ZeroHedge's new standard for publishing: "too good to check"

The hyperventilating ZeroHedge blog has got its mitts on what it calls a “smoking gun document”. The document purports to show that Greek PM George Papandreou turned down a twenty-billion-euro loan at favourable interest rates sometime back in February this year, and that this will somehow lead to Papandreou being forced to resign.

I reckon the document is a fake.

It doesn’t seem to bother ZeroHedge that “Hayman Private Equity” doesn’t turn up on Google (except for a couple of entries linked to commercial real estate investment). It doesn’t seem to bother them that the company’s listed email address goes to a domain owned by squatters. It doesn’t seem to bother them that a EUR-denominated loan’s being priced against LIBOR (the EUR equivalent is Euribor).

And they don’t seem to think it’s strange that a fund with US$30 billion to chuck around on loans (an amount that would make them easily one of the ten largest private equity groups in the world - so why has nobody ever heard of them?) would be run out of a serviced office. (The address and the fax number both match up with Regus’s serviced office facilities in Boston.)

For christ’s sake, it doesn’t even look legitimate. It looks like a bad MS Paint job. This is made of fail.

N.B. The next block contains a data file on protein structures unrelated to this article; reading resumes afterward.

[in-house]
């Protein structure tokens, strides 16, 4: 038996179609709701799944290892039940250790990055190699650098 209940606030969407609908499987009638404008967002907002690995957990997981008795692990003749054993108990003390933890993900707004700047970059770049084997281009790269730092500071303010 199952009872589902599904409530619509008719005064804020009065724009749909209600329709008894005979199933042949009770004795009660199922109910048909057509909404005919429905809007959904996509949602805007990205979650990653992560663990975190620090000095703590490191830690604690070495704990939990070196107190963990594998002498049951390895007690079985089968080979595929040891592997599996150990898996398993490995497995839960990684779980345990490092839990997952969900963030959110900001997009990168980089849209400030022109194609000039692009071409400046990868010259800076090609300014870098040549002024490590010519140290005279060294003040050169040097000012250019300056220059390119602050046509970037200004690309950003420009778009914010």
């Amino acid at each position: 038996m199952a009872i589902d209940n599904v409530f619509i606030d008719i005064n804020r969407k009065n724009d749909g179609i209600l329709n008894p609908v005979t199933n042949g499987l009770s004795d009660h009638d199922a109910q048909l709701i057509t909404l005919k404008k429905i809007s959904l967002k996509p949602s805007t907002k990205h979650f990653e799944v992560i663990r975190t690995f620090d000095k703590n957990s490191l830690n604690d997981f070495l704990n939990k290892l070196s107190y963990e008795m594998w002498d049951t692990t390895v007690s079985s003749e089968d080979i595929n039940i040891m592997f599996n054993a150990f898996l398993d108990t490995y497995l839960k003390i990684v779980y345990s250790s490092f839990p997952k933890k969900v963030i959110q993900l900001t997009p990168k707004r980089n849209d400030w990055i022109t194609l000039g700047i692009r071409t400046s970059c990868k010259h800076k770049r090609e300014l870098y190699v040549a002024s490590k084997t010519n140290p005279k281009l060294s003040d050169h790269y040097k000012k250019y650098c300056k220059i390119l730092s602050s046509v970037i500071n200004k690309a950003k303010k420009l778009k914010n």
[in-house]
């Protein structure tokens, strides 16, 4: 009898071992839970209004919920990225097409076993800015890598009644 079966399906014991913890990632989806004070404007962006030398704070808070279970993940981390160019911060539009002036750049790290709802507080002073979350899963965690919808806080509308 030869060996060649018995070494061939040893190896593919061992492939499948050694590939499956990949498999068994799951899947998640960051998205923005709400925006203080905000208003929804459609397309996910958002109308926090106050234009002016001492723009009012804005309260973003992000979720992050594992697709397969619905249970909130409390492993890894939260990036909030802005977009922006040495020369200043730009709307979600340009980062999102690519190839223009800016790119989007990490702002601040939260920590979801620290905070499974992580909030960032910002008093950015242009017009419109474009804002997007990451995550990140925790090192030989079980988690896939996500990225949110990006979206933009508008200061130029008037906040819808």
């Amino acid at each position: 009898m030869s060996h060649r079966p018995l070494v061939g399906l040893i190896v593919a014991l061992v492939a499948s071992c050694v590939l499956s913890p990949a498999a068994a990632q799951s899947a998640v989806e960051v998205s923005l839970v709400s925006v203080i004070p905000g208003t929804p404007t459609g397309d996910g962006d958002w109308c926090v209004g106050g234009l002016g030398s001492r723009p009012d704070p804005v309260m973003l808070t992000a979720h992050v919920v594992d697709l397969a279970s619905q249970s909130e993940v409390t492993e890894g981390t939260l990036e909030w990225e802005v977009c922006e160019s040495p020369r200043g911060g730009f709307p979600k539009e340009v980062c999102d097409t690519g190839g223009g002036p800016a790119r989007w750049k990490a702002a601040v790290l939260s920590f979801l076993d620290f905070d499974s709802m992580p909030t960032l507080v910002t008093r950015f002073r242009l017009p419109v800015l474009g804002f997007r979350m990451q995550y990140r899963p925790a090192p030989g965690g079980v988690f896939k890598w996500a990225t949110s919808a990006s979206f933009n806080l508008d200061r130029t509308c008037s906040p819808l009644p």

Update: Let’s be charitable to ZH for a moment and assume the documents are real. If they are, there’s one interesting possibility - it could be a Greek version of Australia’s Loans Affair of the mid-1970s.

In 1975, the government under Gough Whitlam tried to raise a ridiculously large amount of money (AUD$4 billion) to fund Australian mining development. But instead of tapping the bond markets like a non-crazy country, they went to some random commodities broker named Tirath Khemlani who claimed he could raise a chunk of Arab petrodollars - for a sizable fee, payable in advance.

Khemlani turned out to be a con-artist; the Whitlam government collapsed soon after when they lost control of the parliament.

Occam’s Razor says we’re still looking at a fake document. But hey, if ZeroHedge can speculate wildly on tenuous evidence, so can I.

Update update: The Papandreou papers are forgotten; now ZH is labeling France’s outright purchases of bonds “fascism”. What?